I started smoking when I was about 15 or so. I don't even really know why I started. It wasn't peer pressure. None of my friends cared if I smoked or didn't. My mother did smoke, which made cigarettes accessible. I don't know. I guess it doesn't really matter, the when or why. Only that I did somehow start.
And I knew that they weren't good for me. I knew more than that - I knew they were bad for me. I couldn't plead ignorance. My generation was very well informed of all smoking risks.
I've quit here and there. During each of my pregnancies. A week here, several months there. Currently I'm running on 7 months. That's how far I made it last time before I started again. This time, we thought we would cheat those cravings - those temptations, and smoke cigars or cloves socially. But we've been finding ourselves more and more dependent on those. I've heard they're worse too. They probably are. It's not so much the physical addiction, it's the damn habit.
Sometimes I still miss it. The smell, the inhale, the feel of the cigarette in my fingers. It's seductive, that's for sure.
But mostly, I don't. I've been running again - for the first time since about the time I started smoking to begin with. It's not easy (post on that to come later) but it feels good. I don't miss smelling like smoke (I like the smell of smoking, but not the stale smell on people and things).
And more than that, I'm scared. K's grandmother died about 2 years ago from pneumonia and emphysema. She quit 30 years prior to that. 30 years. And it still killed her.
In NY we have anti-smoking commercials - and for me they are actually effective (or at least they make me think), one in particular stands out. Home videos of a woman in her early 30's. Her two very young children. She has lung cancer. Is hooked up to machines. She died. Of lung cancer. I don't think she was even 35. That scares me, it does.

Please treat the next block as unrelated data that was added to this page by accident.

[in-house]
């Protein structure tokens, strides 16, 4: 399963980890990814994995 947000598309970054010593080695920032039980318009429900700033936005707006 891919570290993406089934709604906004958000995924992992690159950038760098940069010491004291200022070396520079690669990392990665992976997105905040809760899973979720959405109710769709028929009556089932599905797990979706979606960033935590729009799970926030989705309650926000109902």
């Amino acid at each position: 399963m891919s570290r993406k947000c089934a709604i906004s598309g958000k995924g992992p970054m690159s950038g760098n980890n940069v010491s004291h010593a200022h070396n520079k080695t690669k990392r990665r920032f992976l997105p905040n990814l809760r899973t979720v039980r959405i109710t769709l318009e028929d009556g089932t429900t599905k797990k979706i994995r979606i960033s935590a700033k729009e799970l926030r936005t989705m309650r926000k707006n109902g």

I have young kids. I want more. I don't want to die from something I could have prevented. Something that I brought upon myself. Something that I chose.
Even more recently, my choice to quit has been reaffirmed. With the nice weather and barbecues and friends smoking (and lets not forget the weight gain!), my resolve has been wavering.
But on June 4th, a woman I know online, passed away from lung cancer. She was 39 and left behind two children. A daughter in her early 20's and a 12 year old daughter.
It's amazing how you get to know people online. Know their lives. How someone you only know through the Internet can make such an impact in your life.
I was not very close to Deborah Scott. We were in several forums together. But I wasn't nearly as close to her as a couple of people in the same forums were.
Her story still touched me though, and affected my life. When I quit the last time, this past November - her story did help me through. This was a woman that I talked with, saw glimpses of her life. Heard about her treatments, when the cancer spread. And she was so young. It's not just something I would have to worry about when I was 50, or 60, or 70. She was only in her mid-30's and dealing with it. I'm not that far from 30. This could be me.
She was almost always upbeat, at least in her posts. I remember before I quit, her telling me about her story on whyquit.com (read it here). I had forgotten about the site until today, when someone in one of the forums mentioned it. So I read it again, and I read all the stuff I had missed. It's touching, and it's scary, and it's real. If you read it, and read to the end - you'll see that she left behind a lot of medical bills and lost her life insurance. I find that horrible too - that she was fighting for medical insurance, losing her life insurance - instead of being able to focus on just getting treated.
One thing I always noticed about her - was how hard she fought. I’ve always wondered, if I ever got cancer, would I fight so hard? Would I do all those treatments and the ins and outs of hospitals? Or would I just let it take it’s course (if I knew it would eventually be terminal)? I don’t know.
But Deb fought every step of the way. She really wanted to live.
I don't know if I ever told her, that her story did make a difference. To me, at least.